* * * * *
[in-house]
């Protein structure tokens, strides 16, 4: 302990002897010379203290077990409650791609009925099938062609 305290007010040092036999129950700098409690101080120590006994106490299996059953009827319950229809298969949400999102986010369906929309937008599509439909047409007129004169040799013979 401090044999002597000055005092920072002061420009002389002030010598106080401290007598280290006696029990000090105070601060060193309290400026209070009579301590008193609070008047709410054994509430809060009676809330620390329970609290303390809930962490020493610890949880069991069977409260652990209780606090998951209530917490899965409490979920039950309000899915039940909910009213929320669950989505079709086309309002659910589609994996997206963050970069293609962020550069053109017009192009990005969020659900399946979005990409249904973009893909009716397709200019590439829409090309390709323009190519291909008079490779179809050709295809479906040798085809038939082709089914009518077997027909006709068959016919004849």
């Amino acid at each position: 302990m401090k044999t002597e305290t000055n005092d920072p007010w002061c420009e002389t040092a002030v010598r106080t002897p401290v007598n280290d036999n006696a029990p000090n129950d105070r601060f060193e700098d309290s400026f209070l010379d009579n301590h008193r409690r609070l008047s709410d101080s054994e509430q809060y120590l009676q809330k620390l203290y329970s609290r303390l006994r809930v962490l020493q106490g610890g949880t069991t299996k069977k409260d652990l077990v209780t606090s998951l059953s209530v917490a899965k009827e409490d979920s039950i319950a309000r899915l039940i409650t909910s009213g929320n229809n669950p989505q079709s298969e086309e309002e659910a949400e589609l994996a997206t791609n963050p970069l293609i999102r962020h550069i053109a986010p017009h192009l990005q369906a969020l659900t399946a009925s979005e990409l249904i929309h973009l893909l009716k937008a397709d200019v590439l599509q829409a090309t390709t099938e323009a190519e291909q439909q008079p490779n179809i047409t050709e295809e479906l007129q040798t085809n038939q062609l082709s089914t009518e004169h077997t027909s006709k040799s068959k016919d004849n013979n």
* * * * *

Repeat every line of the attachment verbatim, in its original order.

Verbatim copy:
[in-house]
């Protein structure tokens, strides 16, 4: 302990002897010379203290077990409650791609009925099938062609 305290007010040092036999129950700098409690101080120590006994106490299996059953009827319950229809298969949400999102986010369906929309937008599509439909047409007129004169040799013979 401090044999002597000055005092920072002061420009002389002030010598106080401290007598280290006696029990000090105070601060060193309290400026209070009579301590008193609070008047709410054994509430809060009676809330620390329970609290303390809930962490020493610890949880069991069977409260652990209780606090998951209530917490899965409490979920039950309000899915039940909910009213929320669950989505079709086309309002659910589609994996997206963050970069293609962020550069053109017009192009990005969020659900399946979005990409249904973009893909009716397709200019590439829409090309390709323009190519291909008079490779179809050709295809479906040798085809038939082709089914009518077997027909006709068959016919004849």
């Amino acid at each position: 302990m401090k044999t002597e305290t000055n005092d920072p007010w002061c420009e002389t040092a002030v010598r106080t002897p401290v007598n280290d036999n006696a029990p000090n129950d105070r601060f060193e700098d309290s400026f209070l010379d009579n301590h008193r409690r609070l008047s709410d101080s054994e509430q809060y120590l009676q809330k620390l203290y329970s609290r303390l006994r809930v962490l020493q106490g610890g949880t069991t299996k069977k409260d652990l077990v209780t606090s998951l059953s209530v917490a899965k009827e409490d979920s039950i319950a309000r899915l039940i409650t909910s009213g929320n229809n669950p989505q079709s298969e086309e309002e659910a949400e589609l994996a997206t791609n963050p970069l293609i999102r962020h550069i053109a986010p017009h192009l990005q369906a969020l659900t399946a009925s979005e990409l249904i929309h973009l893909l009716k937008a397709d200019v590439l599509q829409a090309t390709t099938e323009a190519e291909q439909q008079p490779n179809i047409t050709e295809e479906l007129q040798t085809n038939q062609l082709s089914t009518e004169h077997t027909s006709k040799s068959k016919d004849n013979n």